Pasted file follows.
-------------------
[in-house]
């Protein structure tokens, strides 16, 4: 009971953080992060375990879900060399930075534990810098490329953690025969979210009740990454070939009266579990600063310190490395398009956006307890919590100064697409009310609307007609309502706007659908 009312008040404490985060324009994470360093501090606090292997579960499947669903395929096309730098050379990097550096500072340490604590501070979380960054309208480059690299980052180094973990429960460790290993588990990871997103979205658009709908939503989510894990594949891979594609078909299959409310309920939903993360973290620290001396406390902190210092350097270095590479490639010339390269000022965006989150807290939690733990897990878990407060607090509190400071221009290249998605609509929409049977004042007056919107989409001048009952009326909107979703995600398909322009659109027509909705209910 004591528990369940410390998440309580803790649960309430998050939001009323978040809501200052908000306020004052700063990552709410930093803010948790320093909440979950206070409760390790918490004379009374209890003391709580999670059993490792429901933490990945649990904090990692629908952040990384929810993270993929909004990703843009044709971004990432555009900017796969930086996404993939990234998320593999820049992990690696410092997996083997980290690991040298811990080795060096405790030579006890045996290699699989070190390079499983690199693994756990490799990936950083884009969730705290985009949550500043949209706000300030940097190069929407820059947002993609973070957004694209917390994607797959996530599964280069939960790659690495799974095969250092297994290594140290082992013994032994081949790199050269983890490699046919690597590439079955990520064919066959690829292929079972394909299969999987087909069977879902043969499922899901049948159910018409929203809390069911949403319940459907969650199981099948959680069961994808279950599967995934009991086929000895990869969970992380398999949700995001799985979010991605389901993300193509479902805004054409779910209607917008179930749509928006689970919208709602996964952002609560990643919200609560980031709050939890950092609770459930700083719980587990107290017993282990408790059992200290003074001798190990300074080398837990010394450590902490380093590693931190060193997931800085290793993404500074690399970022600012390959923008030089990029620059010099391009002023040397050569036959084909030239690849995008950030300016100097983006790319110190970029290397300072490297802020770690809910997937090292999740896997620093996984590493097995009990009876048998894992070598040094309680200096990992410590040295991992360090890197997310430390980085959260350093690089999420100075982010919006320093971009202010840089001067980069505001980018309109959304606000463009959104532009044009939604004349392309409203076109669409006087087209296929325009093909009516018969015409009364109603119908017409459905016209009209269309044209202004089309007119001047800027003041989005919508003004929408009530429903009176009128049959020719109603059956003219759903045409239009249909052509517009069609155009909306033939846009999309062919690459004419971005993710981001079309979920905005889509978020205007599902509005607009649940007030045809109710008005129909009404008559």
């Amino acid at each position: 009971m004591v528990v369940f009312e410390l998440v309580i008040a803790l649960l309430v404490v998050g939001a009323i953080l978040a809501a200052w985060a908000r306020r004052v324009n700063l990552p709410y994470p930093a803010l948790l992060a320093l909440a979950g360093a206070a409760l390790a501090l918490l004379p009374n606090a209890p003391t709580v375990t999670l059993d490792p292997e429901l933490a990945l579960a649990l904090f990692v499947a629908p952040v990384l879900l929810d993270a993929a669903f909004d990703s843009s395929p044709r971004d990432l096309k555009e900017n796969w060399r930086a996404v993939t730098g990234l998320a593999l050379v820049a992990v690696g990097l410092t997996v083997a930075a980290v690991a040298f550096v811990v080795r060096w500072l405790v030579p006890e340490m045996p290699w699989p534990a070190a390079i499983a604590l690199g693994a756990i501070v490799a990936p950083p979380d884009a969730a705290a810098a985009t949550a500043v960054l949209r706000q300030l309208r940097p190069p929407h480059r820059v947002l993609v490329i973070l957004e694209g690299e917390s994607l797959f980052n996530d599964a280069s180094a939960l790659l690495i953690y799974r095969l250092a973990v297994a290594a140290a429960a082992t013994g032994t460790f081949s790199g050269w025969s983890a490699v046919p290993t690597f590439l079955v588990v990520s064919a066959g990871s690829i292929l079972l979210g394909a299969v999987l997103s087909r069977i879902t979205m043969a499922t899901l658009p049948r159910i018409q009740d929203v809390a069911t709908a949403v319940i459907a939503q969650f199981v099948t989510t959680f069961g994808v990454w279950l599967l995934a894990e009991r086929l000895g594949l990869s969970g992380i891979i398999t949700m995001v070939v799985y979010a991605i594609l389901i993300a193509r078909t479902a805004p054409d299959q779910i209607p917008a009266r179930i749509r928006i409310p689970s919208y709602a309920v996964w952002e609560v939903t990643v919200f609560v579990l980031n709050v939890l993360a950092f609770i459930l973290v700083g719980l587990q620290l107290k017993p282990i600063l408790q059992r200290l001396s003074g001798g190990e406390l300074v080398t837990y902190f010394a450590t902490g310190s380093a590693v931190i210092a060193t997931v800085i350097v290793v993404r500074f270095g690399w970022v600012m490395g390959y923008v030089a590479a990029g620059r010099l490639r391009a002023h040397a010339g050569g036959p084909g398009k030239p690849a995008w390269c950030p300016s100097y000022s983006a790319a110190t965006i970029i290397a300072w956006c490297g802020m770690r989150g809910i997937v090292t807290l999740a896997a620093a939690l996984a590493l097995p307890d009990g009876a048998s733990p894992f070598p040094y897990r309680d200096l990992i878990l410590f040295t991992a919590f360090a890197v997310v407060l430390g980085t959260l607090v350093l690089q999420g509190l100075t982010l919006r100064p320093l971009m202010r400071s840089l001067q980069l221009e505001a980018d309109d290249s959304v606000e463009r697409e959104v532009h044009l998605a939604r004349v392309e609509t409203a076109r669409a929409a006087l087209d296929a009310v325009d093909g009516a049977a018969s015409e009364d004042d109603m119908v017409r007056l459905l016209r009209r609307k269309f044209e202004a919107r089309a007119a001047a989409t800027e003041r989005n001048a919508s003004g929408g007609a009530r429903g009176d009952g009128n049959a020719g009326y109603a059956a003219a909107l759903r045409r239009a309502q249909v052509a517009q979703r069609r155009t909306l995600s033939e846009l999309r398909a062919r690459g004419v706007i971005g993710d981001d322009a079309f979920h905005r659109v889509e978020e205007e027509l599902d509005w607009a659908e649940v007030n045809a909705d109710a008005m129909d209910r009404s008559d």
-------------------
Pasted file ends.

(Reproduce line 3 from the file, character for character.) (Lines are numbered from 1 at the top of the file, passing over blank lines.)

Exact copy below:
């Amino acid at each position: 009971m004591v528990v369940f009312e410390l998440v309580i008040a803790l649960l309430v404490v998050g939001a009323i953080l978040a809501a200052w985060a908000r306020r004052v324009n700063l990552p709410y994470p930093a803010l948790l992060a320093l909440a979950g360093a206070a409760l390790a501090l918490l004379p009374n606090a209890p003391t709580v375990t999670l059993d490792p292997e429901l933490a990945l579960a649990l904090f990692v499947a629908p952040v990384l879900l929810d993270a993929a669903f909004d990703s843009s395929p044709r971004d990432l096309k555009e900017n796969w060399r930086a996404v993939t730098g990234l998320a593999l050379v820049a992990v690696g990097l410092t997996v083997a930075a980290v690991a040298f550096v811990v080795r060096w500072l405790v030579p006890e340490m045996p290699w699989p534990a070190a390079i499983a604590l690199g693994a756990i501070v490799a990936p950083p979380d884009a969730a705290a810098a985009t949550a500043v960054l949209r706000q300030l309208r940097p190069p929407h480059r820059v947002l993609v490329i973070l957004e694209g690299e917390s994607l797959f980052n996530d599964a280069s180094a939960l790659l690495i953690y799974r095969l250092a973990v297994a290594a140290a429960a082992t013994g032994t460790f081949s790199g050269w025969s983890a490699v046919p290993t690597f590439l079955v588990v990520s064919a066959g990871s690829i292929l079972l979210g394909a299969v999987l997103s087909r069977i879902t979205m043969a499922t899901l658009p049948r159910i018409q009740d929203v809390a069911t709908a949403v319940i459907a939503q969650f199981v099948t989510t959680f069961g994808v990454w279950l599967l995934a894990e009991r086929l000895g594949l990869s969970g992380i891979i398999t949700m995001v070939v799985y979010a991605i594609l389901i993300a193509r078909t479902a805004p054409d299959q779910i209607p917008a009266r179930i749509r928006i409310p689970s919208y709602a309920v996964w952002e609560v939903t990643v919200f609560v579990l980031n709050v939890l993360a950092f609770i459930l973290v700083g719980l587990q620290l107290k017993p282990i600063l408790q059992r200290l001396s003074g001798g190990e406390l300074v080398t837990y902190f010394a450590t902490g310190s380093a590693v931190i210092a060193t997931v800085i350097v290793v993404r500074f270095g690399w970022v600012m490395g390959y923008v030089a590479a990029g620059r010099l490639r391009a002023h040397a010339g050569g036959p084909g398009k030239p690849a995008w390269c950030p300016s100097y000022s983006a790319a110190t965006i970029i290397a300072w956006c490297g802020m770690r989150g809910i997937v090292t807290l999740a896997a620093a939690l996984a590493l097995p307890d009990g009876a048998s733990p894992f070598p040094y897990r309680d200096l990992i878990l410590f040295t991992a919590f360090a890197v997310v407060l430390g980085t959260l607090v350093l690089q999420g509190l100075t982010l919006r100064p320093l971009m202010r400071s840089l001067q980069l221009e505001a980018d309109d290249s959304v606000e463009r697409e959104v532009h044009l998605a939604r004349v392309e609509t409203a076109r669409a929409a006087l087209d296929a009310v325009d093909g009516a049977a018969s015409e009364d004042d109603m119908v017409r007056l459905l016209r009209r609307k269309f044209e202004a919107r089309a007119a001047a989409t800027e003041r989005n001048a919508s003004g929408g007609a009530r429903g009176d009952g009128n049959a020719g009326y109603a059956a003219a909107l759903r045409r239009a309502q249909v052509a517009q979703r069609r155009t909306l995600s033939e846009l999309r398909a062919r690459g004419v706007i971005g993710d981001d322009a079309f979920h905005r659109v889509e978020e205007e027509l599902d509005w607009a659908e649940v007030n045809a909705d109710a008005m129909d209910r009404s008559d």